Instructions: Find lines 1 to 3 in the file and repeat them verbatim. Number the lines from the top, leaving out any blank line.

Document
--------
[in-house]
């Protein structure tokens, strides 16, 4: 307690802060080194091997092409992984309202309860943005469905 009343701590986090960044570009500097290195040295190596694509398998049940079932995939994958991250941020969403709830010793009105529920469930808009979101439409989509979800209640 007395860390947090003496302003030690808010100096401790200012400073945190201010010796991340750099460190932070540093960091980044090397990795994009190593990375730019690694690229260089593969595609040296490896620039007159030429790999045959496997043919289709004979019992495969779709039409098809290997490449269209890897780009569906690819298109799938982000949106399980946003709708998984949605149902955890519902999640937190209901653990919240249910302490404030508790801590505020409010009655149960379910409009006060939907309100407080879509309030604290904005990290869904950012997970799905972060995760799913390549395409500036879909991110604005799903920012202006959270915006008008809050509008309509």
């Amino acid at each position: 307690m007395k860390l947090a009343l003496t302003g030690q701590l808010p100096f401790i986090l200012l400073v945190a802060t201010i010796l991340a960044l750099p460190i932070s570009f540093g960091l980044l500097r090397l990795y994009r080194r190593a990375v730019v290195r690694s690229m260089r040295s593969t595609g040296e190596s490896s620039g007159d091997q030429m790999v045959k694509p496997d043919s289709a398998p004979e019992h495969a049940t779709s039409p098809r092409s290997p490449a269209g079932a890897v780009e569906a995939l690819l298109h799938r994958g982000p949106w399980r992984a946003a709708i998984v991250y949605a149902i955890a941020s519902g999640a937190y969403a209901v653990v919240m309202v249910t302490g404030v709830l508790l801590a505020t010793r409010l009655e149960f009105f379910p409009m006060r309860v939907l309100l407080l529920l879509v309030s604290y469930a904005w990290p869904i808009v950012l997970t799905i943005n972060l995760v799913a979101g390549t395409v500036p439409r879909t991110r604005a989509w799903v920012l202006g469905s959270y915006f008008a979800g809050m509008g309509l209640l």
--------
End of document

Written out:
[in-house]
């Protein structure tokens, strides 16, 4: 307690802060080194091997092409992984309202309860943005469905 009343701590986090960044570009500097290195040295190596694509398998049940079932995939994958991250941020969403709830010793009105529920469930808009979101439409989509979800209640 007395860390947090003496302003030690808010100096401790200012400073945190201010010796991340750099460190932070540093960091980044090397990795994009190593990375730019690694690229260089593969595609040296490896620039007159030429790999045959496997043919289709004979019992495969779709039409098809290997490449269209890897780009569906690819298109799938982000949106399980946003709708998984949605149902955890519902999640937190209901653990919240249910302490404030508790801590505020409010009655149960379910409009006060939907309100407080879509309030604290904005990290869904950012997970799905972060995760799913390549395409500036879909991110604005799903920012202006959270915006008008809050509008309509």
């Amino acid at each position: 307690m007395k860390l947090a009343l003496t302003g030690q701590l808010p100096f401790i986090l200012l400073v945190a802060t201010i010796l991340a960044l750099p460190i932070s570009f540093g960091l980044l500097r090397l990795y994009r080194r190593a990375v730019v290195r690694s690229m260089r040295s593969t595609g040296e190596s490896s620039g007159d091997q030429m790999v045959k694509p496997d043919s289709a398998p004979e019992h495969a049940t779709s039409p098809r092409s290997p490449a269209g079932a890897v780009e569906a995939l690819l298109h799938r994958g982000p949106w399980r992984a946003a709708i998984v991250y949605a149902i955890a941020s519902g999640a937190y969403a209901v653990v919240m309202v249910t302490g404030v709830l508790l801590a505020t010793r409010l009655e149960f009105f379910p409009m006060r309860v939907l309100l407080l529920l879509v309030s604290y469930a904005w990290p869904i808009v950012l997970t799905i943005n972060l995760v799913a979101g390549t395409v500036p439409r879909t991110r604005a989509w799903v920012l202006g469905s959270y915006f008008a979800g809050m509008g309509l209640l």